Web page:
I recently watch an episode of Bluey in which the characters were playing with their Year 6 Buddies. Although the teacher is seen to come over and talk to the students for a short time, for a good chunk of the episode the teacher (Calypso) is seen in the background knitting….Our kindergarten teacher deserve better than to be represented as people that sit around knitting. Early childhood teachers are incredible members of society and certainly don’t have time to veg out when they are charged with their students.

A repeat for teachers and the profession starts with how we talk about them at home. Parents need to support the teachers and not speak badly of them to their kids. But secondly and most importantly the media needs to take responsibility for the characters they write and ensure they do justice to the thousands of teachers that do impeccable work each and every day. Maybe then will they be recognised properly for the hours they work and the skills they have. Maybe then will politicians butt out of their programs and content and allow them the profession courtesy that other professions have. Maybe then parents and society will stop and listen to the professionals. And finally maybe then when discussion education matters on TV Sunrise & the Today show will have actual teachers on their discussion panels to discuss teaching instead of radio hosts and other minor celebs who DO NO KNOW WHAT THEY ARE TALKING ABOUT!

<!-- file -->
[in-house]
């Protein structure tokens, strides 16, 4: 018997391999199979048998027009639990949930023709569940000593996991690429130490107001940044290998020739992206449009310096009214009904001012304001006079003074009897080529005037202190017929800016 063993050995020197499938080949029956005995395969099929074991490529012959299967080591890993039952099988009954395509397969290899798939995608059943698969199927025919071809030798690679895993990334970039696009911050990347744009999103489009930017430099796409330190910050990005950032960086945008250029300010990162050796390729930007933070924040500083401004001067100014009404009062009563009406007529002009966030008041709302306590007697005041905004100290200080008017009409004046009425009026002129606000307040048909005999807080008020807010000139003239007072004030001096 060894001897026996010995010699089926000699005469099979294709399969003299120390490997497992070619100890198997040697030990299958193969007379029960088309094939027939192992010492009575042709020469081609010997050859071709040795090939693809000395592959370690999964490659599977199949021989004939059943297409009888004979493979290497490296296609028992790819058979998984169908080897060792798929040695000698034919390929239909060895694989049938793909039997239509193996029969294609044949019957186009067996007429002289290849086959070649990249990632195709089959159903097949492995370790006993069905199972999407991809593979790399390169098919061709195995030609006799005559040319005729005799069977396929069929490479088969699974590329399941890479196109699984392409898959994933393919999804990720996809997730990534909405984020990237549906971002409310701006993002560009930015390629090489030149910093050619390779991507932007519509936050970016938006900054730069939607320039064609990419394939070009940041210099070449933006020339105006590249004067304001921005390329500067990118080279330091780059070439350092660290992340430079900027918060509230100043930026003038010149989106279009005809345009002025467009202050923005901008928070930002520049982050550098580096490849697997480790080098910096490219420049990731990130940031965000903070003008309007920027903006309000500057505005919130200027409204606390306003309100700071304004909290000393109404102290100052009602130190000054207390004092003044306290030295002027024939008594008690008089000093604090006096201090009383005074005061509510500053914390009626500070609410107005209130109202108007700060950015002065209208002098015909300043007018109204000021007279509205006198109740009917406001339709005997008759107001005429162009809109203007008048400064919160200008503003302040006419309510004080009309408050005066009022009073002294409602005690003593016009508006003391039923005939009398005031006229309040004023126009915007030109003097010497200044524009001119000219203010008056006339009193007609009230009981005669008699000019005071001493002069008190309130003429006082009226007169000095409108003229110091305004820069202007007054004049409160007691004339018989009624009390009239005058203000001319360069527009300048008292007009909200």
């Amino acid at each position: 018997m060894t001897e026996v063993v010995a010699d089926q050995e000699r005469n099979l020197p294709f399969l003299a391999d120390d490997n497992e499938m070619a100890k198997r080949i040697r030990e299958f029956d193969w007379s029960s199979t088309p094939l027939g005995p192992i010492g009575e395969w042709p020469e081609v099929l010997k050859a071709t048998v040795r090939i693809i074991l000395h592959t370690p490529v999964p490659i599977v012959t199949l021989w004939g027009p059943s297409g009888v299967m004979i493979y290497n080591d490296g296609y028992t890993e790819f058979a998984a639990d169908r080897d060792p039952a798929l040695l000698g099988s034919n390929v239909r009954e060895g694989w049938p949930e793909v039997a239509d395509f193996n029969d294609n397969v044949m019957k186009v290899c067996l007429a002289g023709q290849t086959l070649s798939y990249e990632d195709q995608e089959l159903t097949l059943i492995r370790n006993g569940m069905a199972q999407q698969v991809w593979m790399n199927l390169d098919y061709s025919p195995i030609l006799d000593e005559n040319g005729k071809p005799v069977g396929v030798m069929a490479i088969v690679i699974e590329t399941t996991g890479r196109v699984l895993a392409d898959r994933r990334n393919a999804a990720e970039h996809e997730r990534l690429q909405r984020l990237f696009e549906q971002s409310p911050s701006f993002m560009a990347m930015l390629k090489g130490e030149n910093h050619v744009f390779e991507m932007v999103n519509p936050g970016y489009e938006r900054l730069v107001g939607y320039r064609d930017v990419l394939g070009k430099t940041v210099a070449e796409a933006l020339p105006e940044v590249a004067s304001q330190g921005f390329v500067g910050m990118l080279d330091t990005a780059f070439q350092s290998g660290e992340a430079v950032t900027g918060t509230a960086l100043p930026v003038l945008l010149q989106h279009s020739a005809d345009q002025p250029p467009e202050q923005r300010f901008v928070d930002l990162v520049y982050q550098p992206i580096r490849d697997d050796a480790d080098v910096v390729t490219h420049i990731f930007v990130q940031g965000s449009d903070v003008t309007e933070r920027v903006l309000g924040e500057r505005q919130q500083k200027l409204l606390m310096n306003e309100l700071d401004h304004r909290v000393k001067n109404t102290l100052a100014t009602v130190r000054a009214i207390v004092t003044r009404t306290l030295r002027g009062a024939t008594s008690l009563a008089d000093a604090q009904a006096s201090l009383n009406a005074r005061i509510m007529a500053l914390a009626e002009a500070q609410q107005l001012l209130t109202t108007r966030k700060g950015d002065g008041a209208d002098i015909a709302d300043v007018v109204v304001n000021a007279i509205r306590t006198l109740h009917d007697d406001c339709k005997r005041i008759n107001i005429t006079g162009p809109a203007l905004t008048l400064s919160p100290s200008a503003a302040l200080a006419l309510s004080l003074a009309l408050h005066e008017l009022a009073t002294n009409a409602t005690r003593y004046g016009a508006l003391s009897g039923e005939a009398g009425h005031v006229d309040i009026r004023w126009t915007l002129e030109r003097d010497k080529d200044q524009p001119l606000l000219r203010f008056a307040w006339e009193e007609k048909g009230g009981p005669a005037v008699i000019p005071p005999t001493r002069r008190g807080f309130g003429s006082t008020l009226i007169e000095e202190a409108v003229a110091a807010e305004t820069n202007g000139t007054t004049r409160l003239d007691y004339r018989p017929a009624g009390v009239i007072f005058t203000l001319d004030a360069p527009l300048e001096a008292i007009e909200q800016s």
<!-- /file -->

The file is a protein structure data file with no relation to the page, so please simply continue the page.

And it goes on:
Much love,

Mumma Z xxx